Since in this system, debt equals money printing, and money printing equals currency devaluation (a.k.a., ‘inflation’), the consequence for businesses is the progressive destruction of profits through accelerating tax predation, interest on debt, and monetary devaluation. This is compounded, in turn, by the fact that taxes, interest, and devaluations also progressively destroy the purchasing power of the consumer, upon whom businesses depend. In sum: everything becomes more expensive than it needs to be.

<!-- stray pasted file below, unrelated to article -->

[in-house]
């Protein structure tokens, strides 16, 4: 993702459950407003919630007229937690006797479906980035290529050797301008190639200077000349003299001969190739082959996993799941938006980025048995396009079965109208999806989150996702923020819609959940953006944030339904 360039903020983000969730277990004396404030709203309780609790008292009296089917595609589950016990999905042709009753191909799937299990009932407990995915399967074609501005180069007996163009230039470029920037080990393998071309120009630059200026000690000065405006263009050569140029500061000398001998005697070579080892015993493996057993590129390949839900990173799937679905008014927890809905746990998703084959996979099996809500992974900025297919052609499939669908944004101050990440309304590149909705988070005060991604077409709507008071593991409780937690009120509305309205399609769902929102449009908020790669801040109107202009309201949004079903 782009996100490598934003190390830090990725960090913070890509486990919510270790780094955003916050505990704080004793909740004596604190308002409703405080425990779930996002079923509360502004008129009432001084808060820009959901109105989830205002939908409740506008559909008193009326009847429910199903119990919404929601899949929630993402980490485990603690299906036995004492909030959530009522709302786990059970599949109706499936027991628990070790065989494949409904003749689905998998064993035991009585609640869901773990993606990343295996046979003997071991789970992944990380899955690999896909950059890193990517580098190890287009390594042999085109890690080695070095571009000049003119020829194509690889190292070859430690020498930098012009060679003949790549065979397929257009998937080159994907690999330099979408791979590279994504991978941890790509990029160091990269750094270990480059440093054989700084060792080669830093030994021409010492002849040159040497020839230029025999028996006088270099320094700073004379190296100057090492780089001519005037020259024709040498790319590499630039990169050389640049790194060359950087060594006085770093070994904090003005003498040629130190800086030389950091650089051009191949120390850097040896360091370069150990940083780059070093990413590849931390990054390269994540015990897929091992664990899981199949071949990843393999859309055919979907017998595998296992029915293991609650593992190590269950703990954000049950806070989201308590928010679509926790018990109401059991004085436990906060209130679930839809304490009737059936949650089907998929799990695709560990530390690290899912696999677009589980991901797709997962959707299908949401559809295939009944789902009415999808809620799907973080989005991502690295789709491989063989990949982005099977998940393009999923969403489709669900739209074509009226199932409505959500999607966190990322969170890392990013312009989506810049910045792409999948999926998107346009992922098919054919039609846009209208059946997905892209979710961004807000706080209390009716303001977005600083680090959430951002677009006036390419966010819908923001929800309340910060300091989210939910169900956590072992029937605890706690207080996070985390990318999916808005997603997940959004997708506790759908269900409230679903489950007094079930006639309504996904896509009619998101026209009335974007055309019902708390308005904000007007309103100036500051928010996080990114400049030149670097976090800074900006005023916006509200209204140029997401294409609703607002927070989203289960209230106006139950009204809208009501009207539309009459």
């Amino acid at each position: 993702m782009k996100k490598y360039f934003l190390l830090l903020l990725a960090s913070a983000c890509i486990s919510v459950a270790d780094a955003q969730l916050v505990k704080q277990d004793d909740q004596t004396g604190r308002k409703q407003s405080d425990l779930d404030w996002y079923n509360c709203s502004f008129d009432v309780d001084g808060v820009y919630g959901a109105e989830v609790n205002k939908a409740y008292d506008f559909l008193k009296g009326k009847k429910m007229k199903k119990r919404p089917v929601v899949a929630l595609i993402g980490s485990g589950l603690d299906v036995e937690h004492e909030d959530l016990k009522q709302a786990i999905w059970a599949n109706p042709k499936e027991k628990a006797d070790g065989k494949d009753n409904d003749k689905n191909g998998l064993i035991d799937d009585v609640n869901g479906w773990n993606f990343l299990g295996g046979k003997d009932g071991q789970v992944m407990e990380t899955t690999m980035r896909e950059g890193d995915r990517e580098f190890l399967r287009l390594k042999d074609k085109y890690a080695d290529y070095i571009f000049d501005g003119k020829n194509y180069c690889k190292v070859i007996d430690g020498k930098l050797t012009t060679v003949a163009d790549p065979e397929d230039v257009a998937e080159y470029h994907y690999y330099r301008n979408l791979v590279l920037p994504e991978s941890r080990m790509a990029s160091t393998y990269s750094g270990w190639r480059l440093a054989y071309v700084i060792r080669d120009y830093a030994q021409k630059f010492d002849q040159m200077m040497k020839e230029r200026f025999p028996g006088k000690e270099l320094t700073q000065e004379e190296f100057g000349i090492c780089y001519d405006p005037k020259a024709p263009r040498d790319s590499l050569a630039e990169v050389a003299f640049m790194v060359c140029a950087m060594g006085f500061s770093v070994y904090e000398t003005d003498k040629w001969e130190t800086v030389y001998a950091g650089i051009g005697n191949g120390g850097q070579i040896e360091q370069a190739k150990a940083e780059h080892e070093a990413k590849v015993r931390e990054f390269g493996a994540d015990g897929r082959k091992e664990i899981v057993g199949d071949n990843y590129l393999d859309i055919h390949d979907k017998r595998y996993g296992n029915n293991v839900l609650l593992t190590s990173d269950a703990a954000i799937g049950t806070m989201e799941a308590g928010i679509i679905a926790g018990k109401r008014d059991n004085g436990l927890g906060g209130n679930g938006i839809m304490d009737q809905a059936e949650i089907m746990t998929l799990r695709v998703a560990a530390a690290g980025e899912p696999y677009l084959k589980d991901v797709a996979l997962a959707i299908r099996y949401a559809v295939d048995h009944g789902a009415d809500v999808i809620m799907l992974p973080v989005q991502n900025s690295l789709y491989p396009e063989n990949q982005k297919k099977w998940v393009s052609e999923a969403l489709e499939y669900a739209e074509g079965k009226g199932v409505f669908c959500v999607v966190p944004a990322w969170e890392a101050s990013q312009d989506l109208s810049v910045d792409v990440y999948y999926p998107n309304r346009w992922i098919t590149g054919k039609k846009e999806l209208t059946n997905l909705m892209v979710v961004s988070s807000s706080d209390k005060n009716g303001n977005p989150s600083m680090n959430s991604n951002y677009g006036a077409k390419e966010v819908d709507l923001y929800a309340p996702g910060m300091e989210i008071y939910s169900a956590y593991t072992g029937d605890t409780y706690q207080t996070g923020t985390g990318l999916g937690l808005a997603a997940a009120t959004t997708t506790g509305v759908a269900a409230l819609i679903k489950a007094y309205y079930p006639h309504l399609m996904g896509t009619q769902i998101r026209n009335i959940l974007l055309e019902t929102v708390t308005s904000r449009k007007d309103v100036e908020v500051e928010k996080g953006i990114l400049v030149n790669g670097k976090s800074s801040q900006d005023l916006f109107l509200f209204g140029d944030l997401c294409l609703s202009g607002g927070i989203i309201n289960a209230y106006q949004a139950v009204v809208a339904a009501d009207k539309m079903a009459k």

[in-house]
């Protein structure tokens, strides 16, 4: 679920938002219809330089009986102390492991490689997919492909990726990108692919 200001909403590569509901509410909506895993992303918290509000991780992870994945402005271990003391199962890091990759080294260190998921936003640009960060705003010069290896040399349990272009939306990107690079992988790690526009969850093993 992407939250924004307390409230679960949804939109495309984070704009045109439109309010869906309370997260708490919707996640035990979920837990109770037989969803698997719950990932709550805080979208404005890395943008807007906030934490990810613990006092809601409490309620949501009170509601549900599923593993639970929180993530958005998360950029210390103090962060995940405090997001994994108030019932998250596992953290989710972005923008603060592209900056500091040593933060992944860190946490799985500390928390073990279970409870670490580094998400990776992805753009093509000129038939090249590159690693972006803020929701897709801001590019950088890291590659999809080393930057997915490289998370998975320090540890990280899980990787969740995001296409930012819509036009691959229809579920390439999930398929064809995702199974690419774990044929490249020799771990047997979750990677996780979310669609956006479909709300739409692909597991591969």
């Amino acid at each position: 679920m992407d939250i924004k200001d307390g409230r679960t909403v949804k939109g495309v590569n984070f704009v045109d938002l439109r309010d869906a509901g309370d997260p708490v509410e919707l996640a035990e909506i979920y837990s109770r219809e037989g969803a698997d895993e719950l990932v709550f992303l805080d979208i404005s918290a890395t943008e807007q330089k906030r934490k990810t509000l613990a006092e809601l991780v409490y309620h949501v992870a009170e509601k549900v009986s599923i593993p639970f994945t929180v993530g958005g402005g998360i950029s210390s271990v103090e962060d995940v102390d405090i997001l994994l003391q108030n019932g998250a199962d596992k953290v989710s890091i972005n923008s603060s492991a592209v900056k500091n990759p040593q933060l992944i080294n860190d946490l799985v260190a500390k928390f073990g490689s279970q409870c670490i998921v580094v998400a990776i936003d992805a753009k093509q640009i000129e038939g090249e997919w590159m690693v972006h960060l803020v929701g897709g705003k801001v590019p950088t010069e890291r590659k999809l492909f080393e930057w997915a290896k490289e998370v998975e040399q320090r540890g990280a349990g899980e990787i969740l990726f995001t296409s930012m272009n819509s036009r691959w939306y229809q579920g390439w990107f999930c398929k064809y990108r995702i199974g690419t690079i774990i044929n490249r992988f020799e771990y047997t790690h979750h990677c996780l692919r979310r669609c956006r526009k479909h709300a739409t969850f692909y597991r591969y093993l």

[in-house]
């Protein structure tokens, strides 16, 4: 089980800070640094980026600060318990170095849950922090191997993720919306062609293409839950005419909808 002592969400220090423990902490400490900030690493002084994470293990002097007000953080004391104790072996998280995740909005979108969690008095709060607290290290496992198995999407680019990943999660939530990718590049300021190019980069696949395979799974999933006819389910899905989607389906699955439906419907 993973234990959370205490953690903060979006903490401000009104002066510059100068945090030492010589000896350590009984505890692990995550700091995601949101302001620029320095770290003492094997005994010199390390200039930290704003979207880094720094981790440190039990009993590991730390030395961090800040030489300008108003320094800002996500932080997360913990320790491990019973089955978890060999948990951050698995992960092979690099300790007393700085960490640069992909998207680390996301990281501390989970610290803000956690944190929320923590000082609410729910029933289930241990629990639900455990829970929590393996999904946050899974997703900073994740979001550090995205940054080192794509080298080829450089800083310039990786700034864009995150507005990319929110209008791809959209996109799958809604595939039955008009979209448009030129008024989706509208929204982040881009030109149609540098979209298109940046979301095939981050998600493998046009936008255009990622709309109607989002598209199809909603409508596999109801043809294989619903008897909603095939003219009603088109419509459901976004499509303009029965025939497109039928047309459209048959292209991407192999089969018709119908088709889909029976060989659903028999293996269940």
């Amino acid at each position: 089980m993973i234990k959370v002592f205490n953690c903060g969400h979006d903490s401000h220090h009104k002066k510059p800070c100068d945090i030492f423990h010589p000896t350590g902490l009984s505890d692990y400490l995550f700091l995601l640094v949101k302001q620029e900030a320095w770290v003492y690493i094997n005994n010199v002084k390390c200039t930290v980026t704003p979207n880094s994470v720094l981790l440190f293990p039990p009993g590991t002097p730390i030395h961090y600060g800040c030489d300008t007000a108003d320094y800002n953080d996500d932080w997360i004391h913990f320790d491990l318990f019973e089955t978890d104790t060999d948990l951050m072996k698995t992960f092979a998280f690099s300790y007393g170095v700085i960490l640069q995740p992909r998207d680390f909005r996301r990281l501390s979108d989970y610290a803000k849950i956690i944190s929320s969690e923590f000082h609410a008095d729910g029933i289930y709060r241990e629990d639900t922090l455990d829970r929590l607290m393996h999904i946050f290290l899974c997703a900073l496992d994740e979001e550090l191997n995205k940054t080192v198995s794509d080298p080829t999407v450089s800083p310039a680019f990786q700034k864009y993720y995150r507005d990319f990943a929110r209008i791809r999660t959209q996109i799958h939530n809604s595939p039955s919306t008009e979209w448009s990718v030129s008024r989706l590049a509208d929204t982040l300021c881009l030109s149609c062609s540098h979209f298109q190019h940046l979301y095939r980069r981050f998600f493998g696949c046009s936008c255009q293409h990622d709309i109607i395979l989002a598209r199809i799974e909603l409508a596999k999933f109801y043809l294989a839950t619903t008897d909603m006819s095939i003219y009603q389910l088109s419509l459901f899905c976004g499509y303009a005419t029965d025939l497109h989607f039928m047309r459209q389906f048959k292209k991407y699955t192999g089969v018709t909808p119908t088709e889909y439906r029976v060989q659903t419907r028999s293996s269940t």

This makes a regular supply of technological breakthroughs necessary for survival. But, as these are by no means predictable or guaranteed, and it is difficult indeed to come up with a fabulously profitable business model, the next line of defense is, necessarily, economizing on materials, labor, and service; and drastically limiting a product’s lifespan. After a while, the only businesses able to offer genuine, old-fashioned levels of quality are small in size, narrow in scope, and vocational in nature. They are also difficult to find, as they are obscure and do not survive for long.